Erick Erickson theorizes that David’s problem is two-fold. First, David is more committed to the technology than the cause, and second, he is simply trying to grab onto the story to get attention.
Erick presents these in the opposite order, but I’ll tackle them this way, and one at a time. The more troubling of Erick’s charges is that David may be more devoted to technology than to the GOP. That, I would argue, is a harder charge to make stick. David has, to his credit, served a fair number of GOPers and spent some time in the trenches. Do I think he’s still a little wet behind the ears, and needs a bit more experience? Yes. Do I think he’s likely to look back on some of these positions some day and think, “What the hell was I thinking”? Absolutely. But do I believe that he has put a love of Google and a desire to see some marginal Republican achieve success online (even at the expense of the greater party)? I really don’t.
I’d like to suggest that Erick’s first instinct may have been the correct one. As I have said, David is, by all accounts, a master of self-promotion. It’s entirely possible that he made a conscious choice to take the contrarian position solely to further his agenda of making David everything that David can be. If that’s the case, he certainly wouldn’t be the first. Ann Coulter has made an entire career of being annoying just to get press.
That said, I have no respect for that. I dislike Ann Coulter and now refuse to give her a dime or a minute of my attention. She has advocated some ridiculous positions, and made the GOP look terrible for no reason beyond her own advancement. I think David has done the same. He has advocated against basic political speech rights of a candidate under attack, and argued (allegedly in pursuit of an “Internet victory”) for the rights of racists and anti-Semites to use anyone else’s platform as they please.
Does he do it out of some misguided technologist passion? I just don’t buy it. I think David is calculating, and has come to the conclusion that taking these positions gets him noticed. I think that’s why he took his post against RedState and circulated it to the media (as Erick alleges).
Back in May, David and I were quoted in the same WaPo story railing against the GOP and its inability to develop an “A” game online. It appeared front page, above the fold. It made me, with more than 20 years serving my party, a bit uncomfortable. You’ll notice I have since shown more restraint in my criticism. While I still believe we need to do more online, I am spending more effort helping candidates do it right than I am telling people what we’re doing wrong.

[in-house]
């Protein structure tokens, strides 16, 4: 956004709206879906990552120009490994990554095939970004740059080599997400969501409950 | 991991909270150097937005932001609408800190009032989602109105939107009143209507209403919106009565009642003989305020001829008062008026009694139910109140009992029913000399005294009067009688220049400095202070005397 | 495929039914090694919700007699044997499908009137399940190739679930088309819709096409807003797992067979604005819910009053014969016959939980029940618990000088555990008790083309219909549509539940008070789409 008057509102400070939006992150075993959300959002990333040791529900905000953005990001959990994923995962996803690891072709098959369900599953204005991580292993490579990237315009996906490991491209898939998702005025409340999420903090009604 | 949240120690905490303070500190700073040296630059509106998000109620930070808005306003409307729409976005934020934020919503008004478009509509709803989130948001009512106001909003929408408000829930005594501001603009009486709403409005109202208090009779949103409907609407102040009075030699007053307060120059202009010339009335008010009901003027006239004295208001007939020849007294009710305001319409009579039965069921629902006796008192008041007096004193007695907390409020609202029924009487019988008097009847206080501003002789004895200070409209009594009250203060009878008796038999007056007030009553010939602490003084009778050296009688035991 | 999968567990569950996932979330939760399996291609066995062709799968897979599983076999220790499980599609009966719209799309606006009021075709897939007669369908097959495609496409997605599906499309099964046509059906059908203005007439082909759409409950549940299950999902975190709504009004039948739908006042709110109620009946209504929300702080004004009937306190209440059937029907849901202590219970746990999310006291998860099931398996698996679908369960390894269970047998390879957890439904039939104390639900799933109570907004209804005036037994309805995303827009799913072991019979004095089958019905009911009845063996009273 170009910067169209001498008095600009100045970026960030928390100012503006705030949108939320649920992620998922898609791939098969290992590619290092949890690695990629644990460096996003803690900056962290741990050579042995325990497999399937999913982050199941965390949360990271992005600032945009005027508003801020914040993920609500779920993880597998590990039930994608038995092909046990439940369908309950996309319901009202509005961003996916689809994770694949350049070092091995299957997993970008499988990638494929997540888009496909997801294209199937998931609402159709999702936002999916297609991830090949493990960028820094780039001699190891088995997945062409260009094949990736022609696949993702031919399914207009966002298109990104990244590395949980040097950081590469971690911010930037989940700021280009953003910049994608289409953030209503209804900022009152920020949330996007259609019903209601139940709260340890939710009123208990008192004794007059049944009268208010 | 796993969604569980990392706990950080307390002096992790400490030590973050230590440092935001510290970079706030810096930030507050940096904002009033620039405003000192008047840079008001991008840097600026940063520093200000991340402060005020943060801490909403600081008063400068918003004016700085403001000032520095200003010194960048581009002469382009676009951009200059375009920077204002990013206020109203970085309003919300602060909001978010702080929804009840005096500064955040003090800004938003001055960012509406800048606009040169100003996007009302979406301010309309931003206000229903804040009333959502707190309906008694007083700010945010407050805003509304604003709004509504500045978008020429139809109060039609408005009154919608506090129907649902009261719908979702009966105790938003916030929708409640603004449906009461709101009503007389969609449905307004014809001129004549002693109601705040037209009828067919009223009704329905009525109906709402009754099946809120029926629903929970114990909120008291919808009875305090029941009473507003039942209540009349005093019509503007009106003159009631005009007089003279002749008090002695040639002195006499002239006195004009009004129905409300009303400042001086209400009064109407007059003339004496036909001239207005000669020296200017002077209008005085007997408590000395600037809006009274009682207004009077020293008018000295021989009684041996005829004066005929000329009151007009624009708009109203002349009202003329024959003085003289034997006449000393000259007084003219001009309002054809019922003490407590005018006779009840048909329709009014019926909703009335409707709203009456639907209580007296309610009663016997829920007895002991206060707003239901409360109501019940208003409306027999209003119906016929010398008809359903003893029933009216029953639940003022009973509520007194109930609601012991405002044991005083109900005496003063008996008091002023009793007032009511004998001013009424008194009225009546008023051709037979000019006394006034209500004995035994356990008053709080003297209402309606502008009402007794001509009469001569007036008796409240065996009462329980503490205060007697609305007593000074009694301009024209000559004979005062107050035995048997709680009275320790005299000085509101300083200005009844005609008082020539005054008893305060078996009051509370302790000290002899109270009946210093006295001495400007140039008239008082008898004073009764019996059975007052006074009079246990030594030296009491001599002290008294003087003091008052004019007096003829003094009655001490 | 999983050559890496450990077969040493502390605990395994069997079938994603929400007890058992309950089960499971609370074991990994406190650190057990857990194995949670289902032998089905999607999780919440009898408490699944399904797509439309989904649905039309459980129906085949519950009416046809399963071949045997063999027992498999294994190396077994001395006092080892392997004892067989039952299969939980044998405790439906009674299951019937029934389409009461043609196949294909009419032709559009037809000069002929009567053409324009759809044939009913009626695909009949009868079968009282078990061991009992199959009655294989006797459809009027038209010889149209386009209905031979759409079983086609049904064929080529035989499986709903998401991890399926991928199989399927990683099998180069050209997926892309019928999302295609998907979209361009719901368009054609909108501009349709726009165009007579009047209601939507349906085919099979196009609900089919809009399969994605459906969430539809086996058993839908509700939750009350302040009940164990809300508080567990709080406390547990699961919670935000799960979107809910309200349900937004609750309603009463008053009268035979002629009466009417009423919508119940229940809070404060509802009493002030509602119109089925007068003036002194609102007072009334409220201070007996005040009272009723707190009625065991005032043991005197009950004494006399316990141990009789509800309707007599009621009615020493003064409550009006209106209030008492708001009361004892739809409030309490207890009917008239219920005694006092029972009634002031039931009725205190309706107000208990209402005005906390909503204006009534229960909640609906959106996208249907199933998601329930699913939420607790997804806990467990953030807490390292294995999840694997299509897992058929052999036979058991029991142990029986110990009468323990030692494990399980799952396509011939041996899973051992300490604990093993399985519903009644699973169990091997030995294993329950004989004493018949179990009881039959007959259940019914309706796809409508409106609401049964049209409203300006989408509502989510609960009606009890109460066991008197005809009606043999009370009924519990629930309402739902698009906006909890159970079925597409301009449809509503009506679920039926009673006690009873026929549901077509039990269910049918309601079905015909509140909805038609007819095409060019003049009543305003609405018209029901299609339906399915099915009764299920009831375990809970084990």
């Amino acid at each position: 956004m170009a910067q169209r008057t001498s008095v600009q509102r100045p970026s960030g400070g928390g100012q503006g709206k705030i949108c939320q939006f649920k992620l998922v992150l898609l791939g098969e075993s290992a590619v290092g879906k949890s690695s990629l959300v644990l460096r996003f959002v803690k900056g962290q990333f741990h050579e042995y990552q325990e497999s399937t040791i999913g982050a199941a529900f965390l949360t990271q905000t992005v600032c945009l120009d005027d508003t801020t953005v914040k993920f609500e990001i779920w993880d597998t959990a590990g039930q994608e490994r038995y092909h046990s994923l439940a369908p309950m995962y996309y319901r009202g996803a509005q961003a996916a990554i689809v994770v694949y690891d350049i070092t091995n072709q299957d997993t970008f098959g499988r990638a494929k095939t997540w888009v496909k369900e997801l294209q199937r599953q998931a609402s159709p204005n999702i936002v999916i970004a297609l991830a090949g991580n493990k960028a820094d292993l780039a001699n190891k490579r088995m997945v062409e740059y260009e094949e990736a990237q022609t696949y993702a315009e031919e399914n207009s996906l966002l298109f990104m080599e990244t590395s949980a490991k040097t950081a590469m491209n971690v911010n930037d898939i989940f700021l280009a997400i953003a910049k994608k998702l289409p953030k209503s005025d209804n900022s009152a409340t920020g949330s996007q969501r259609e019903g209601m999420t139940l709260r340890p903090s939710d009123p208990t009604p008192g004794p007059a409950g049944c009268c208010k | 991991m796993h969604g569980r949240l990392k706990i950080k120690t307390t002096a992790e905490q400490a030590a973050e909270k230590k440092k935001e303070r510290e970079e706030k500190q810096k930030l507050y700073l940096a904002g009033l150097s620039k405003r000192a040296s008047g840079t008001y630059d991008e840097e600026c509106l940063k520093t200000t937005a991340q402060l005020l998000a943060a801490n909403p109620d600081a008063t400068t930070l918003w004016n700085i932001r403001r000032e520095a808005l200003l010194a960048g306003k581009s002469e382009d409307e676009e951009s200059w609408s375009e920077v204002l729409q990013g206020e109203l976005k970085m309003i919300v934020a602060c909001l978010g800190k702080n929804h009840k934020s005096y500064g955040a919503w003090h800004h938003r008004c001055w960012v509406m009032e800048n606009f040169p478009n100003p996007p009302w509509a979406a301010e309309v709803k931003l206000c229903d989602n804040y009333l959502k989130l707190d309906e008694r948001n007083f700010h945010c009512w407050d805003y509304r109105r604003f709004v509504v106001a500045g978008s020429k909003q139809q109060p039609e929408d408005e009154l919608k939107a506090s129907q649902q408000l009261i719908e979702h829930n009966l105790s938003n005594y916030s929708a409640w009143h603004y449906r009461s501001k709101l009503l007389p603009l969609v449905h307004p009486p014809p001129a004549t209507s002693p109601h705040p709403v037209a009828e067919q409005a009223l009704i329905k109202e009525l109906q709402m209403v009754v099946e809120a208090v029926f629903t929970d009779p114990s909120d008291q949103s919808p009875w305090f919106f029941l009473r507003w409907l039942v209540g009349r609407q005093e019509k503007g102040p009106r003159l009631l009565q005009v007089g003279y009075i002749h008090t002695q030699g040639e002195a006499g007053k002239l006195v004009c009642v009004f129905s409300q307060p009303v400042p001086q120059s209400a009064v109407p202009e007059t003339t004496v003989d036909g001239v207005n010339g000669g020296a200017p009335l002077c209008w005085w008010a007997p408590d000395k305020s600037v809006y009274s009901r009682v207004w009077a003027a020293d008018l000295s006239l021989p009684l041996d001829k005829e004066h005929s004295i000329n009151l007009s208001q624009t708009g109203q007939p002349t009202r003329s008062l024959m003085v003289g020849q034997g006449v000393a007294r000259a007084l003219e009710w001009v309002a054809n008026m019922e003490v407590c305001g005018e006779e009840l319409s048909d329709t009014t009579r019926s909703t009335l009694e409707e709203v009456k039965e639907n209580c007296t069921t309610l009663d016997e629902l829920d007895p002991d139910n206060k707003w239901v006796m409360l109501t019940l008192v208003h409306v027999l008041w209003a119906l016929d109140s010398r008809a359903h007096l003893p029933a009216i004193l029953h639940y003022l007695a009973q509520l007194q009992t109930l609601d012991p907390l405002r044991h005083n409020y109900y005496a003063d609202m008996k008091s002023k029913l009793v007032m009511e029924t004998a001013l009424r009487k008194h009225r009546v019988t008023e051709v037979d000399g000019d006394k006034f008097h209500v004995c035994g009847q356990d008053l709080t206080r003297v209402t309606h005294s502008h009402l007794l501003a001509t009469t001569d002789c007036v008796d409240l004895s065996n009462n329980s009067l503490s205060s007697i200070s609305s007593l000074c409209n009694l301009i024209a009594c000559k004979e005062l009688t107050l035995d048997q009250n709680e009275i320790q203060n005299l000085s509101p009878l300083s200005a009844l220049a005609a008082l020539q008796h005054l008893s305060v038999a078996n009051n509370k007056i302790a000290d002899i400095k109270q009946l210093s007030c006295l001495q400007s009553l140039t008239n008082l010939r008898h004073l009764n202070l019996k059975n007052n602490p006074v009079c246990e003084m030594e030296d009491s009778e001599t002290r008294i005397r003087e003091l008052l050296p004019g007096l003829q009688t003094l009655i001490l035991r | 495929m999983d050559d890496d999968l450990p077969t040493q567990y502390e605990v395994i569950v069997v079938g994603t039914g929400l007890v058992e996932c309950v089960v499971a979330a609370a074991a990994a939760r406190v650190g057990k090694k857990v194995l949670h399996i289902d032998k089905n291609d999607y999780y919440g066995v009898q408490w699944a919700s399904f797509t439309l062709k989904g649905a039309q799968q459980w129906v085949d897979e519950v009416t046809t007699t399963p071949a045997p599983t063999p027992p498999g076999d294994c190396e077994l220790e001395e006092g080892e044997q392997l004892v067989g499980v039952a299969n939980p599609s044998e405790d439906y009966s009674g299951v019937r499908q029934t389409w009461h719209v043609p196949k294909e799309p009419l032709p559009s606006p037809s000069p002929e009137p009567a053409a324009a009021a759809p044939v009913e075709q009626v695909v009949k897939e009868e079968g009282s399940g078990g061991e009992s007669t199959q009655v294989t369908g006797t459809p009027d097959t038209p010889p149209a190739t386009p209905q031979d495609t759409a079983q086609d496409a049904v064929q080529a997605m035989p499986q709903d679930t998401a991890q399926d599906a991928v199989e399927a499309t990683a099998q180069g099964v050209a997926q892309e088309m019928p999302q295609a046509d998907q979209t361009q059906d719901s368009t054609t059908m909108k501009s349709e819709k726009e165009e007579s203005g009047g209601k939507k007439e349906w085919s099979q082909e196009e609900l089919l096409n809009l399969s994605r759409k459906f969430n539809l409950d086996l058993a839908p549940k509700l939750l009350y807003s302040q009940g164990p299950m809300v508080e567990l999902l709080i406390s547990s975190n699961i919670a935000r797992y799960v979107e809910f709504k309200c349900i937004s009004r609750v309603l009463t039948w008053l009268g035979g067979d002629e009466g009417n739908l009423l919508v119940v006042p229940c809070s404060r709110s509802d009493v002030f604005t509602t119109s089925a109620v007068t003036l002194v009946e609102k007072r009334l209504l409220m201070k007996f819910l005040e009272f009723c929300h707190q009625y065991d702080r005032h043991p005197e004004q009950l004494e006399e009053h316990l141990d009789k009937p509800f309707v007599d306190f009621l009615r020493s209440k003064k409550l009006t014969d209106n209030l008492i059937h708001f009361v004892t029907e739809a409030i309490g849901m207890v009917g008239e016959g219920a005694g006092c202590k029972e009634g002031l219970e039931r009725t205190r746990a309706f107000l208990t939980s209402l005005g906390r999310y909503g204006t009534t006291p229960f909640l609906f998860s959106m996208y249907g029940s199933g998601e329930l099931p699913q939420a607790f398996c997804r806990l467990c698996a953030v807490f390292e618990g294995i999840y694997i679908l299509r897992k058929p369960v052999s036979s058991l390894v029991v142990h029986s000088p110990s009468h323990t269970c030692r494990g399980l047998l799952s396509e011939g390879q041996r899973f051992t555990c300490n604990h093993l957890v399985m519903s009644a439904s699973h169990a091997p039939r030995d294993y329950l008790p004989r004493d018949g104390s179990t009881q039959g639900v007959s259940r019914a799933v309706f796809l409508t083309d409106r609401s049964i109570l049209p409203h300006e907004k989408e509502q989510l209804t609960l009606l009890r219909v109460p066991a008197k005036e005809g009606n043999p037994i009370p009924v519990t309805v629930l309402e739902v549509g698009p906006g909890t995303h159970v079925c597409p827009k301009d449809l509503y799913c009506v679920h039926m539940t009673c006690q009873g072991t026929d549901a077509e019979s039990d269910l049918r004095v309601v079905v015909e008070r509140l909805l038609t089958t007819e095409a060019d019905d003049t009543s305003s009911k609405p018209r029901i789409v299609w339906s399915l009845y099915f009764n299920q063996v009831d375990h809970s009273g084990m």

I believe that David took from the experience a completely different lesson. I think he discovered that when it comes to the press, the squeaky wheel gets the attention. I have noticed a significant increase in his tendency to not only get his name in print everywhere he can, but to promote any mention of himself via e-mail and blog.
I think Erick missed the target, but hit the tree. I think David is more committed to David than to the cause.
Update: Right after I posted this, I received an e-mail from a friend suggesting I take a look at David’s Facebook profile pic (below).
Pictures are normally worth a thousand words. In this case, 1,416. That image says everything I did, but it’s much more eloquent.
I’ve been using Google Earth in an attempt to pinpoint our hunting area. It helps to see an aerial view so I can get a sense of where there are thick pockets of tress, saddles and draws that might house an unsuspecting deer. Unfortunately, Google is limited in its ability to be helpful because a good deal of the satellite imagery is outdated.
Google, in an effort to provide more and better data, should enter into an agreement with a company providing such imagery (or simply launch their own satellites, after all, they’ve got the dough) and allow users of Google Earth to request a fly-by of a specific area. You could enter the lat/long of the area you wanted to see, and submit a request. To prevent some idiot from snapping ever more recent photos of his house on their dime, they could charge for priority imaging. The upside is two-fold.
First, Google makes even more money by charging you for the imaging. Second, Google makes the newly snapped image available to everyone else, thereby enhancing the value of the service (better, newer maps underwritten by those who want them most would still carry value for others). The newer. more reliable maps would drive more traffic and more users.
Granted, the land we’re hunting is private land, so the marginal value it gets under the second point is less. For hunters on public lands, however, it would benefit anyone getting a tag there next year because the map is only six months old, not six years.